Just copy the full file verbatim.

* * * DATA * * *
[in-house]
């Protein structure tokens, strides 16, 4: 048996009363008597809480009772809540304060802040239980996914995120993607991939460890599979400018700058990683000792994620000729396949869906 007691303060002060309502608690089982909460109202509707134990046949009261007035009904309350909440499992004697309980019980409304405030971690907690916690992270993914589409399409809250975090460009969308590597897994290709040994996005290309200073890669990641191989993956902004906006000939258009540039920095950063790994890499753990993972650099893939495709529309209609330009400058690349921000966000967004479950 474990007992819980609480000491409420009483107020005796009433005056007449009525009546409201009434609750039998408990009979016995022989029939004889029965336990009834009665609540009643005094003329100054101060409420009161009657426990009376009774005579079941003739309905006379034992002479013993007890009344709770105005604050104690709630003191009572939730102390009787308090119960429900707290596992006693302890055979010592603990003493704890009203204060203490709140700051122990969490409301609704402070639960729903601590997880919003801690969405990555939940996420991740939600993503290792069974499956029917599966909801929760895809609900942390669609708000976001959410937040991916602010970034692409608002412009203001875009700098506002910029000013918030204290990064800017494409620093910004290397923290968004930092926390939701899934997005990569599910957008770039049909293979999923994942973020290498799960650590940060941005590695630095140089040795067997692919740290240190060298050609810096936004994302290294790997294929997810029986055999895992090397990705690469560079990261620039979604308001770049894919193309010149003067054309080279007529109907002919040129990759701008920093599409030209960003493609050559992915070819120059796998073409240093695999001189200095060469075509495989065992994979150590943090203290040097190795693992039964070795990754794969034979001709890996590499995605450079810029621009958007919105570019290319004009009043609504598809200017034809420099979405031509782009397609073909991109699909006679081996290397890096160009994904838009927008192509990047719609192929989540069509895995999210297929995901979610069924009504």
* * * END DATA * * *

[in-house]
């Protein structure tokens, strides 16, 4: 048996009363008597809480009772809540304060802040239980996914995120993607991939460890599979400018700058990683000792994620000729396949869906 007691303060002060309502608690089982909460109202509707134990046949009261007035009904309350909440499992004697309980019980409304405030971690907690916690992270993914589409399409809250975090460009969308590597897994290709040994996005290309200073890669990641191989993956902004906006000939258009540039920095950063790994890499753990993972650099893939495709529309209609330009400058690349921000966000967004479950 474990007992819980609480000491409420009483107020005796009433005056007449009525009546409201009434609750039998408990009979016995022989029939004889029965336990009834009665609540009643005094003329100054101060409420009161009657426990009376009774005579079941003739309905006379034992002479013993007890009344709770105005604050104690709630003191009572939730102390009787308090119960429900707290596992006693302890055979010592603990003493704890009203204060203490709140700051122990969490409301609704402070639960729903601590997880919003801690969405990555939940996420991740939600993503290792069974499956029917599966909801929760895809609900942390669609708000976001959410937040991916602010970034692409608002412009203001875009700098506002910029000013918030204290990064800017494409620093910004290397923290968004930092926390939701899934997005990569599910957008770039049909293979999923994942973020290498799960650590940060941005590695630095140089040795067997692919740290240190060298050609810096936004994302290294790997294929997810029986055999895992090397990705690469560079990261620039979604308001770049894919193309010149003067054309080279007529109907002919040129990759701008920093599409030209960003493609050559992915070819120059796998073409240093695999001189200095060469075509495989065992994979150590943090203290040097190795693992039964070795990754794969034979001709890996590499995605450079810029621009958007919105570019290319004009009043609504598809200017034809420099979405031509782009397609073909991109699909006679081996290397890096160009994904838009927008192509990047719609192929989540069509895995999210297929995901979610069924009504």